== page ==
Just my 5 cents, and maybe you were just keeping the response brief, but oh well, this is an interesting topic to discuss/consider anyway, so.


I apologize If I my post came across as sassy. It was never my intention. I didn't make my previous response long, because I agree with you. Your answer was concise and accurate that I didn't want to add anything to it.

Thank you again. I really enjoy learning from you.



It's OK. I just want to me misconstrued as "clearly making a joke" or something. Or maybe I had struck a nerve and upset you.

And I mean that's cool and all, learning's great, but I really don't know how much I can teach. Except maybe for math and science. Love me
some STEM.

And it looks like you're a teacher (maybe?), so you probably know way more about this than I do.
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21 / M / England
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Posted 9/7/17
I hated my secondary school a lot because of how the teachers treated certain students. The step-up in freedom and mutual respect I got from the teachers in sixth form and uni were a huge breath of fresh air
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18 / F
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Posted 10/6/17
For me the amount of sleep I get for the long commute, oh and the work lol
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16 / M / England, Norfolk,...
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Posted 10/7/17
School doesn't suck, just those who attend
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F / Antique bookshop
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Posted 10/19/17
it doesn't
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100
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Posted 10/19/17
It sucks b/c most of the time....there's very limited date-able individuals. hahahaha
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Posted 10/19/17 , edited 10/19/17
Sure there were unpleasant things, but overall, I actually loved going to school. As a teenager, I was intensely curious about everything and anything; like a sponge that eagerly absorbed information. I was the type of kid who, after covering the Revolutionary War and the teacher briefly mentioned the Green Mountain Boys, I would go onto wikipedia and read about its origins/members/legacy. Not for homework, but out of pure curiosity. Same thing for math and sciences. I explored wikipedia, or some other site, and somehow ended up reading about stuff like Hilbert space or black holes (which went over my head by were still fun). Another thing I really liked were the practical application portions: labs in sciences classes, projects in math classes, creating an animated short, or attending a Shakespearean play.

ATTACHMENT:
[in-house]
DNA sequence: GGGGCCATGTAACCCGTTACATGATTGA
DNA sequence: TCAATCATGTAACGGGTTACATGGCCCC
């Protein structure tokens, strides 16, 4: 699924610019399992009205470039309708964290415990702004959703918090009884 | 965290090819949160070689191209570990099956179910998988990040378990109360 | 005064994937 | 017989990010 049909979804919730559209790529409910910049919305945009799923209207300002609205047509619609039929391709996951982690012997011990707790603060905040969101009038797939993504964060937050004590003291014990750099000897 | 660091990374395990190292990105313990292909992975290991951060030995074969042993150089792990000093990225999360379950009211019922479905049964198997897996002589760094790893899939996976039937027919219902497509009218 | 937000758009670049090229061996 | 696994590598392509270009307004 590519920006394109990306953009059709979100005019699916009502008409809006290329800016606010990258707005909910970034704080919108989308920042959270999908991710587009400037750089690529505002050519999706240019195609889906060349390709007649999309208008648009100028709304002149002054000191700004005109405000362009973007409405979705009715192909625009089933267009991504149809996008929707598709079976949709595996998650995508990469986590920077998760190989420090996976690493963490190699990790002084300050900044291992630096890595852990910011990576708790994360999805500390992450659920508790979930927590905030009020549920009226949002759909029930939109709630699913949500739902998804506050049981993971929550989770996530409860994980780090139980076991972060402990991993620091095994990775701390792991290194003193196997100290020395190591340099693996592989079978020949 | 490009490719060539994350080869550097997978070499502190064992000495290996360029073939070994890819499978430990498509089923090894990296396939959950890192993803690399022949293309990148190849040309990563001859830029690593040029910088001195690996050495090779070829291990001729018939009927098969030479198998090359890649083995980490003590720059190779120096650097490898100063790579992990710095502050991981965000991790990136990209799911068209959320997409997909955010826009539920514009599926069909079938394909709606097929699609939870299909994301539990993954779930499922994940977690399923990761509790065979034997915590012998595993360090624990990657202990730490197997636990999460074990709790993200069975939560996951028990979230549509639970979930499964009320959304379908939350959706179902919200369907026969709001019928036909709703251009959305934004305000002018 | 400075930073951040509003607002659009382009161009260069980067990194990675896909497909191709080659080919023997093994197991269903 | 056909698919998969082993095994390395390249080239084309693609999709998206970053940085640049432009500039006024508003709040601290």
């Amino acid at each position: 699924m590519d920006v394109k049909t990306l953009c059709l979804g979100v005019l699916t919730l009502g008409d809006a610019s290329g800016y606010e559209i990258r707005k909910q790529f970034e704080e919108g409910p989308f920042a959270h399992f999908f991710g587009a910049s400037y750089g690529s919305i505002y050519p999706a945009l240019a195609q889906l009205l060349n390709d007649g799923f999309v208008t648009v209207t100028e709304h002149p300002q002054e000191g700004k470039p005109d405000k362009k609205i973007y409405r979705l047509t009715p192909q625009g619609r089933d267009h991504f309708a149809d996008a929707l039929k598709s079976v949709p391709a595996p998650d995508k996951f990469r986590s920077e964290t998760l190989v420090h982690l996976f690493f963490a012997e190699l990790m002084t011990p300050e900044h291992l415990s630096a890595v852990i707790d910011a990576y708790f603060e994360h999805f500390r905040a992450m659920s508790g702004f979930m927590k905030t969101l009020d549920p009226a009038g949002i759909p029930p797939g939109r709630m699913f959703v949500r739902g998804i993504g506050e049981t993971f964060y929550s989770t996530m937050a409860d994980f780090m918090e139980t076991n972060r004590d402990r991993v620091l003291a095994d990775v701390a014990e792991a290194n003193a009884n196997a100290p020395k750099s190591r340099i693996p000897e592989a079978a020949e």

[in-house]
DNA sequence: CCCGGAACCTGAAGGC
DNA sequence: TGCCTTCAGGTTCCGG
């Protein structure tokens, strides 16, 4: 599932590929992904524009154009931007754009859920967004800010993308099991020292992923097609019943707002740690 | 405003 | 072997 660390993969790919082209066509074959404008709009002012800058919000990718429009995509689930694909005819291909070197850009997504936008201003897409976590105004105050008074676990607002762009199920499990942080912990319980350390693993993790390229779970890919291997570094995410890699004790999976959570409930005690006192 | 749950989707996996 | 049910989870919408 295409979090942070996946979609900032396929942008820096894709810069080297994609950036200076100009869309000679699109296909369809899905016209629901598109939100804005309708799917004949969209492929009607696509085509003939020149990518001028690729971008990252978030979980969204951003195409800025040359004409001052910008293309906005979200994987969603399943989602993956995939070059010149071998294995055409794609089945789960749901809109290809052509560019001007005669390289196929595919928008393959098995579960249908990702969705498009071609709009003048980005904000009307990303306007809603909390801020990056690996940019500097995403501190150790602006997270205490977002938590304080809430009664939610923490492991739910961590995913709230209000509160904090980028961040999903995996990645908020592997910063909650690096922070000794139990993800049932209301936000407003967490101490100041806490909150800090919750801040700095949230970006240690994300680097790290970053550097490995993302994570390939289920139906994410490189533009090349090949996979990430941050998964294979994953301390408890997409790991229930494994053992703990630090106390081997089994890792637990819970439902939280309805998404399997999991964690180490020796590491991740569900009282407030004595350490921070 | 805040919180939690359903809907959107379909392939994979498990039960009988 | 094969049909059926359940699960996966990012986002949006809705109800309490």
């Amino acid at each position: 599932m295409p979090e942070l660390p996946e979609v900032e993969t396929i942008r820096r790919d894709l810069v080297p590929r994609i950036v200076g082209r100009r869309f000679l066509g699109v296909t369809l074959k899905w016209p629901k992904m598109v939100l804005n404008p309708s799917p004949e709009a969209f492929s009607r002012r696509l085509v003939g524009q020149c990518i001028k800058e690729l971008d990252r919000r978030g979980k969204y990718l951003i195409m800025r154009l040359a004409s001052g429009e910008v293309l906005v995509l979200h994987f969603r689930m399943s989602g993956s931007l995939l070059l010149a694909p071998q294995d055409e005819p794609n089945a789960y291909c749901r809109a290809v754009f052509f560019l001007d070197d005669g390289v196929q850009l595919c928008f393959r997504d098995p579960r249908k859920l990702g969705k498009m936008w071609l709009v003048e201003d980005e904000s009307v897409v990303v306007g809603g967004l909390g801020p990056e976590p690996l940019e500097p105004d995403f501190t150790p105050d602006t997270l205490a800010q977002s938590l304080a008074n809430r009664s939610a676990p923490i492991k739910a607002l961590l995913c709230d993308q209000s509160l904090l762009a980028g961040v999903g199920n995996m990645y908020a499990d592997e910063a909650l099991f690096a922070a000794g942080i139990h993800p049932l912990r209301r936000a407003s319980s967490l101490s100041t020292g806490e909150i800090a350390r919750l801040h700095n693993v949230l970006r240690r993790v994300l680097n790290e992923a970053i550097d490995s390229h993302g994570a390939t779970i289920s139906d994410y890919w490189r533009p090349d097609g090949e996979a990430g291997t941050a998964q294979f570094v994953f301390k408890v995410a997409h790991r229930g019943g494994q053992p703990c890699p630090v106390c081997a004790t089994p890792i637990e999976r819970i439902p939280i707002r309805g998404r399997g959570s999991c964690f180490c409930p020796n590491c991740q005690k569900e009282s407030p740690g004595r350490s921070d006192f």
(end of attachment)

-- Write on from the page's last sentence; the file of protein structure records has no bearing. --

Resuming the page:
I did have issues with school. I wished there was more flexibility, like in college, to pick classes. If I had it my way, a (pre-college) student would spend time on 1/3 required classes and 2/3 picked class. Required classes being something that is directly applicable to "real" life such as basic math, reading, nutrition, health, human interaction, economics, personal finances, etc. Picked classes are classes that students consciously choose, due to interests or other reasons. For instance, there could be picked classes like philosophy, film analysis, cooking, etc. Logistically, this would of course be very difficult to achieve. There'd have to be many more teachers and many more classes with variable sizes.

Another issue I had with school was the set pace of learning. Sal Khan did a TED talk on this very issue (https://www.youtube.com/watch?v=-MTRxRO5SRA). In school, there is a set pace of learning; spending a set number of weeks on a subject, have a test then move on to another subject. This results in a variable outcome. Some students learned most of the subject while others only understood 50-75% of the subject. After the test, this class would move onto another subject; which results in numerous students moving on with unfilled gaps. I wished it was the reverse: variable pace of learning and set goal of subject mastery.
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22 / M / US
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Posted 10/20/17 , edited 10/20/17

Austershalin wrote:

Sure there were unpleasant things, but overall, I actually loved going to school. As a teenager, I was intensely curious about everything and anything; like a sponge that eagerly absorbed information. I was the type of kid who, after covering the Revolutionary War and the teacher briefly mentioned the Green Mountain Boys, I would go onto wikipedia and read about its origins/members/legacy. Not for homework, but out of pure curiosity. Same thing for math and sciences. I explored wikipedia, or some other site, and somehow ended up reading about stuff like Hilbert space or black holes (which went over my head by were still fun). Another thing I really liked were the practical application portions: labs in sciences classes, projects in math classes, creating an animated short, or attending a Shakespearean play.